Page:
Just this year, ILM announced a major milestone: hitting the 1 million passenger mark. A new seasonal nonstop flight to Boston was also announced at that time; however, due to the pandemic, it was canceled by the airline.

“Overall, we feel pretty good about the conservative budget that we put together and we will continue to monitor that on a month-to-month basis,” Wilsey said. “We are in unprecedented times. It is challenging to know when recovery will occur in the aviation sector, so we plan to watch it closely and make adjustments on a quarter-to-quarter basis as things become a little more clear.

“We also have our CARES funding from the federal government to be used as needed to supplement the reduced revenue to pay our employees, their benefits, and debt payments,” she said.


CARES Act aid


To aid in recovery, the Federal Aviation Administration has made available $19.8 million to ILM through federal CARES Act funding in the spring. ILM was one of many airports across the nation to receive federal funding support.

The CARES Act funding ILM received “is to be used consistently with the FAA policy on eligible airport expenses, basically for any expense required to operating the aeronautical side of the airport,” Wilsey said.

The airport has some flexibility in the FAA guidance, however, its primary objective was to use it for airport employee wages and benefits, she said.

“It makes a lot of sense for ILM since employee wages and benefits are a larger expense in the operating budget,” Wilsey added. “If there is a shortfall in revenue, then we will use the CARES funding to make sure we can pay our employees and operating expenses.”

The $19.8 million can be used over the next four years, or until April 2024, and the airport has set up a reimbursement program for ILM’s actual expenses, Wilsey said.

Since February to date, ILM has used just over $1 million of its available $19.8 million to reimburse its payroll expenses, she said.
 

Passenger figures show improvement


ILM’s passenger numbers, although still well below what’s normal in an average year, showed a slight uptick from April to May.

In April, airport activity plummeted to just over 3,800 total inbound and outbound passengers. There was a slight recovery in May, however, up 276% from April to a total of more than 14,300 passengers through the airport, according to ILM’s latest passenger figures.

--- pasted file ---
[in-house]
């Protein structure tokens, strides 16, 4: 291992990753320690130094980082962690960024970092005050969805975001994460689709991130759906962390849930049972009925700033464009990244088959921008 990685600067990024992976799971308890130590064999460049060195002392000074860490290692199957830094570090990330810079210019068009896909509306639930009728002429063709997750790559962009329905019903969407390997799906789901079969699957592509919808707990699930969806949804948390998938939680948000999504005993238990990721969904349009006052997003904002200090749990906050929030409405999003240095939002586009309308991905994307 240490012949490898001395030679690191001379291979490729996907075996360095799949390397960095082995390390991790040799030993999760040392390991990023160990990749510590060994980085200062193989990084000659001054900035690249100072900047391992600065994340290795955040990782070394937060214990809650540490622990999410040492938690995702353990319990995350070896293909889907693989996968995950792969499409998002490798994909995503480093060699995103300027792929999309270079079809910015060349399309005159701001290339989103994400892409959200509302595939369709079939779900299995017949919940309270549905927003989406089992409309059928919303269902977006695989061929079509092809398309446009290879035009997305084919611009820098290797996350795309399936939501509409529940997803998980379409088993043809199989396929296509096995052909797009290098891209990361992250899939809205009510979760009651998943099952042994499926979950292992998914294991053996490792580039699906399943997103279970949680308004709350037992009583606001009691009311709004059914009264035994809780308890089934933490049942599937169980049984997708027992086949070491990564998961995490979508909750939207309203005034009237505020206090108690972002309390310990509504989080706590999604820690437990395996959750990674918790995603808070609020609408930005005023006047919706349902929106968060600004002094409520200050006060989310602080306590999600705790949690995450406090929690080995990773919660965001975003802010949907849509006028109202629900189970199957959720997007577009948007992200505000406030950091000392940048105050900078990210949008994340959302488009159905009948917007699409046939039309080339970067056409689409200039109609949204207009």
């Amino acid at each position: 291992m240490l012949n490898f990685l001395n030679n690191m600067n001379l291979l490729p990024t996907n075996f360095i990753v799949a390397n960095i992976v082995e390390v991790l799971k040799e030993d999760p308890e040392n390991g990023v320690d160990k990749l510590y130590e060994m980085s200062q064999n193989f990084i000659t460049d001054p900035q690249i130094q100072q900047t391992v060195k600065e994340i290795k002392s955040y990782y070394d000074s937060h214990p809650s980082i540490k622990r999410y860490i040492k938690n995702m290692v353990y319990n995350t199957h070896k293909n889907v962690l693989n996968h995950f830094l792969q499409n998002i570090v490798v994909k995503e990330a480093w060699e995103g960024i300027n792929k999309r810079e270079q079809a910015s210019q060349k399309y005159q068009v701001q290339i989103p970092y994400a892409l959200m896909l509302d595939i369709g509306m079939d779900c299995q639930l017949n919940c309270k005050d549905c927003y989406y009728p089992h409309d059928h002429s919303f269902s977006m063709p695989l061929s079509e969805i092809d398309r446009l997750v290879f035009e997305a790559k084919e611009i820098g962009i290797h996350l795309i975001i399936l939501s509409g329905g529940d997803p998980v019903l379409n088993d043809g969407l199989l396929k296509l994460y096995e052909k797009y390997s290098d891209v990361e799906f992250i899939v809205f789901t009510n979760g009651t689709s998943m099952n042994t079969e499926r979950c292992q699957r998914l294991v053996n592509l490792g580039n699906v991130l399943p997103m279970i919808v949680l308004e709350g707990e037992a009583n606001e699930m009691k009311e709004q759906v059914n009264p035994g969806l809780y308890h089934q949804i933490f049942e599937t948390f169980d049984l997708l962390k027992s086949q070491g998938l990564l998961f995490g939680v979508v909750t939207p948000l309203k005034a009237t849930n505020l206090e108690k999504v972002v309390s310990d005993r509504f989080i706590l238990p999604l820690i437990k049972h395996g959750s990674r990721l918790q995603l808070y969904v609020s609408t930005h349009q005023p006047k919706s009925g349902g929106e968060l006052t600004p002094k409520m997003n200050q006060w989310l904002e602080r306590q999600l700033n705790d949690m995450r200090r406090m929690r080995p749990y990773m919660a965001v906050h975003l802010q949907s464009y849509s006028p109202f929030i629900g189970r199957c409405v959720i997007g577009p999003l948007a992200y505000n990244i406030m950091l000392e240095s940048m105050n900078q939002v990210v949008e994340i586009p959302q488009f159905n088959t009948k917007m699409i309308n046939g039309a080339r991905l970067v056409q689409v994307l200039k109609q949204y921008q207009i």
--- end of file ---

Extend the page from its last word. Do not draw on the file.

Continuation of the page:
That’s still below the traffic ILM saw last spring, with nearly 89,500 total inbound and outbound passengers in April 2019 and just over 99,700 total passengers in May 2019.

Airports across the country, however, are starting to see an increase in aircraft carrier services as major commercial airlines add capacity and resume destinations. More travelers are also flying too.

On Thursday, ILM officials said they have taken extra safety measures to further protect airport passengers and employees from the spread of the coronavirus, including features like social distancing floor markers, 19 hand sanitizer stations, seating changes and plexiglass. ILM and TSA also opened a third security lane and additional throughput capacity on Thursday, ILM officials said in a news release. 

Due to the pandemic, ILM’s three commercial carriers, American Airlines, Delta Air Lines and United Airlines, reduced service and capacity locally, nationwide and globally this spring.

Services, however, are starting to return this summer, Wilsey said. 

“Things are improving. And that’s a great sign for us. Of course, American’s schedule … one of the great notes is American is serving all of the same markets they served last year in July from ILM. So we’re back to all of our nonstop," Wilsey said. "They may be of lower frequency or a smaller aircraft but we’re back to … all of our American markets.”

In August, flight schedules are also slated to increase for both American and Delta, she said.

“Certainly, the capacity will be in our market July and August,” Wilsey said, “and we’re hoping that the travelers continue to return like they are doing right now.”